Scientific American Magazine

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  • The subsidies question is going to be a tough one, as we saw with the recent Energy Bill compromise. The argument is that alternatives should stand on their own and let the market decide.

    I’m not sure this is feasible at the current energy conversion rates and efficiency. One can reasonably assume from this standpoint that other energy sources are not subsidized in some way (either through tax breaks or direct payments). This simply isn’t true.

    Should we kill one subsidy just to start another? I worry about that.

    However, if consensus is ever reached on shifting the subsidy, we might insist on a term-limit. Say, 5 years, to generate a time-bound incentive to rapidly scale production and reduce the costs of producing alt-energy. Or better still, invest the savings from one pork not in another pork, but into an investment fund for new technologies, creating new jobs that are linked to both new energy development and new technological fixes to energy conservation.

  • thinking_hard

    Wouldn’t it be easier to line the east-west highways with solar cells; considering that Interstate 10 covers over 2500 miles by itself. If you setup 4-8ft panels facing south on both sides of the road the only thing you would block would be noise. Then add in the land covered by the other freeways such as interstate 40 which is anouther 2400 miles, you quickly begin to cut down the amount of open land used for this project and you can use the money made for power to fund the roads.

    Just thinking

  • Victor Escobar

    You state that conversion stations would be at transmission-line endpoints. What about data centres, where most of the equipment runs on DC? Why have a wasteful DC->AC->DC conversion cycle? For any loads that require AC, why not just use an invertor?

  • JEdward

    thinking_hard – you have it half right: it would be better to build the solar cells into the road itself, and make the entire thing one giant solar collector. We would need a lot of work getting the materials right, but think of it: every new mile of road would be that much more electricity produced. The electricity could even be used by cars, so there would be no need of ‘refueling’ stations. But it would be a lot of work….

  • jimmy

    I wish they would drop the solar idea. Well actually cant these idoits thing of new ways of energy that having sun light heat to warm some chemical to produce steam. I bet theres some elements when mixed together produce massive heat. Many people still trying to convert solar to power- move on. I wonder why gun powder is not even considered as a mechanism to produce electricity, sure launches and keeps a bullet for miles in the air, more power than comparable gasoline used to launch a bullet.

  • I just found 44,000 square miles of space that wouldn’t even be missed:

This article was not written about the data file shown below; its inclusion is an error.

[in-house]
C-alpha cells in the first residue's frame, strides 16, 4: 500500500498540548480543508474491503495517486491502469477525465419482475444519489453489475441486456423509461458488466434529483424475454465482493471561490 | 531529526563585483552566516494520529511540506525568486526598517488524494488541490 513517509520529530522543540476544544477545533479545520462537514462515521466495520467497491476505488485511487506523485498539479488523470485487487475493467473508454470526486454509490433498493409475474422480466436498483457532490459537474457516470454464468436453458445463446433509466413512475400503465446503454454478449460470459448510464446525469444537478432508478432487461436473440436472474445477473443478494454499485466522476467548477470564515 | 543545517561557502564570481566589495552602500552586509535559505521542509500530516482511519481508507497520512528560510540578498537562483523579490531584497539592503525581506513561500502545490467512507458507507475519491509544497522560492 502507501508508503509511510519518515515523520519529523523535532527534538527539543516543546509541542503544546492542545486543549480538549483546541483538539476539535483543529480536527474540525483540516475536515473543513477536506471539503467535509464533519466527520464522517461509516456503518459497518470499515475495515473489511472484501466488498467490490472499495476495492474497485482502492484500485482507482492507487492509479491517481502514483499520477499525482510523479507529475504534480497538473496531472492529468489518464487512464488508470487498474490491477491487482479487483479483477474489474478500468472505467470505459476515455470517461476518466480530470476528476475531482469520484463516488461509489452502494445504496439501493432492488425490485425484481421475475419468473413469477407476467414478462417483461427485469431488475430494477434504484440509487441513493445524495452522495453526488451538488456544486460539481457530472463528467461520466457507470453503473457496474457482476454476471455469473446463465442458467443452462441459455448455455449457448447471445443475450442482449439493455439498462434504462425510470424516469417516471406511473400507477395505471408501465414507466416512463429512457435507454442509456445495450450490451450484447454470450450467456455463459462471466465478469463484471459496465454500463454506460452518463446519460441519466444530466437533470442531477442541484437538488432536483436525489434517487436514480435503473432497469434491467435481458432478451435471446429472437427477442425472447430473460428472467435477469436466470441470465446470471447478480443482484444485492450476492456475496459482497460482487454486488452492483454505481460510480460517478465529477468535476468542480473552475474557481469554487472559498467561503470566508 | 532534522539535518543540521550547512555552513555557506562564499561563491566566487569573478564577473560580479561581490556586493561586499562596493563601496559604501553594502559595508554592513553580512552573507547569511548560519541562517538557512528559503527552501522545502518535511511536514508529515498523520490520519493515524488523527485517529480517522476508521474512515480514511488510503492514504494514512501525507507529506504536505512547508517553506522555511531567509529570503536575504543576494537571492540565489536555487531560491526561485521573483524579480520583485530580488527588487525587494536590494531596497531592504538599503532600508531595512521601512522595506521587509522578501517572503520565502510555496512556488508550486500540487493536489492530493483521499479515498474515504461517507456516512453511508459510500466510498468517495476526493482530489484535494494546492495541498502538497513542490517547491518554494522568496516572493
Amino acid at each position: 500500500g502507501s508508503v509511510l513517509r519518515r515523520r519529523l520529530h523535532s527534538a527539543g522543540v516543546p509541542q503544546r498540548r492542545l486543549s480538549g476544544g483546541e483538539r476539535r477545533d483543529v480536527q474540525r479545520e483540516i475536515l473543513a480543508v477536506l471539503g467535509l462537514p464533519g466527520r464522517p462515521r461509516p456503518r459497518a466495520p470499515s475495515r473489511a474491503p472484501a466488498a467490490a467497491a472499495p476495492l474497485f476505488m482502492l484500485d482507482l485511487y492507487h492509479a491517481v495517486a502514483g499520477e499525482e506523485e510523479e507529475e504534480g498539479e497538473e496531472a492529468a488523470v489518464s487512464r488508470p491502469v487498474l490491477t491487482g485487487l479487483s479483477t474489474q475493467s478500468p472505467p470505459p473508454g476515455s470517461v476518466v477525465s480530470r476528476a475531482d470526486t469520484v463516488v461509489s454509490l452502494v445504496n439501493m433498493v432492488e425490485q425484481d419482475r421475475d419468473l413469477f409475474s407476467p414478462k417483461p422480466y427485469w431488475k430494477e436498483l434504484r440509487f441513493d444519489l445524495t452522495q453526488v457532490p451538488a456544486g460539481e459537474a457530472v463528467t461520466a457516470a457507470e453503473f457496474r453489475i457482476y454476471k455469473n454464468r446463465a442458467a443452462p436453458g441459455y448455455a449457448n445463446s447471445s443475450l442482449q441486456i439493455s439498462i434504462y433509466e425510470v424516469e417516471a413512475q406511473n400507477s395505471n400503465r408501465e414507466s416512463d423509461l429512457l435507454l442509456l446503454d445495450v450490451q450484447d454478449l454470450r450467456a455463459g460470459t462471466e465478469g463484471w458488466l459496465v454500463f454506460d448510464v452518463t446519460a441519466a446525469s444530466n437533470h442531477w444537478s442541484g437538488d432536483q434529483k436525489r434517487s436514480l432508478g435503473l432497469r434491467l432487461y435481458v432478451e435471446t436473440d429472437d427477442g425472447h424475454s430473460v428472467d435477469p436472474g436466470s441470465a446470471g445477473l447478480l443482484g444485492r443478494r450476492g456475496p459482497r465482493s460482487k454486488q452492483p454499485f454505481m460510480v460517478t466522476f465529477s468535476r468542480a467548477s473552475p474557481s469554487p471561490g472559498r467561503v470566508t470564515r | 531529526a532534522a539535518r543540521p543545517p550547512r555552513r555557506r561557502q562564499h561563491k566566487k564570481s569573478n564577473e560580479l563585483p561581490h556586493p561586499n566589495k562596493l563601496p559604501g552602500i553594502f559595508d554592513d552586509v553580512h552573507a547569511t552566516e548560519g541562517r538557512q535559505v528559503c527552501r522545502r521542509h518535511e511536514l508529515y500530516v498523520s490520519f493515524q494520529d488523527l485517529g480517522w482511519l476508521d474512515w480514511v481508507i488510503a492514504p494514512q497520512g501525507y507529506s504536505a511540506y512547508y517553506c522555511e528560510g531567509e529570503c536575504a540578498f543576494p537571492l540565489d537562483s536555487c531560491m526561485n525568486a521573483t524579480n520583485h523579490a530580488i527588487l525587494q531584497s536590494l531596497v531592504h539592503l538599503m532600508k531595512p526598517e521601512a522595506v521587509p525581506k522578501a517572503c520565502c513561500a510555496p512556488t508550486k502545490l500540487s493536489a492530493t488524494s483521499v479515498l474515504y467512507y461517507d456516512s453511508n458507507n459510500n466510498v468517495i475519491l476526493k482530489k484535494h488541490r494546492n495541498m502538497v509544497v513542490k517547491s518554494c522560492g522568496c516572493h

Roofs. Shopping centers, malls, corporate offices, homes, apartments, etc. Throw in another 10 to 15k square miles of land in the southwest that is not being used and there ya go. Also solar stirling is 45% efficient at conversion, throw in biodiesel for cars (algae farms) and a bit of nuclear or natural gas to cover the gaps, wind for giggles, and tidal, wave, hydroelectric, and we are off to making energy, getting off oil and supporting an incredible economy with more than enough juice to take us into space and beyond. (Electrolyzing hydrogen for rocket fuel), increases in technology could constantly upgrade the solar panels (IE if 1 square mile produces 60kw now, and is gradually upgraded even 10% we have a path for growth. I mean seriously do we have to choke to death and pay 100 bucks a gallon for gas before we get it. This should be on the scale of building the highway system, as it impacts are national security in a HUGE way. M1A1 tanks, F16’s F22’s B52’s B1B, A10, etc defend our nation, but without fuel (read could be fueled by biodiesl made here) we are at the mercy of nations with oil, not all friendly. Think about it, call your representive and lets spend 500 billion here instead of pay that much every month for foriegn oil (no didn’t check that number but I know it is a LOT)

  • Scott_T

    I see 3 problems with panels by the roads. Theft, dirt and vandalism.

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  • Road Panels Bad

    Roadside solar power is a bad idea for more reasons.

    Ever hear of “that house on the corner that has had a car smash through it’s front door on more than 1 occassion”?

    I am pretty sure they are trying to reduce the costs of solar power, and part of that is reducing repair and upkeep costs. Building it in an accident prone area (I.E. adjacent to a highway) sort of defeats the purpose of reducing costs, besides the already mentioned theft, dirt and vandalism. It is probably easier (cheaper) to plan clear and build large areas with garunteed sunlight, not thin highway segments.

  • Tim

    Covering 19% of the southwest in solar panels just won’t fly from an environmental standpoint. It’s not barren lands, it’s a delicate desert ecosystem out there and if you shade all the plants and tear up the land building roads you’ll wreck it.

    Far better to have solar panels on every building leave the electrical generation to a decentralized approach rather than these huge centralized projects that would be vulnerable to site outages. What happens if climate change makes the southwest unsuitable because of cloud cover or something like that?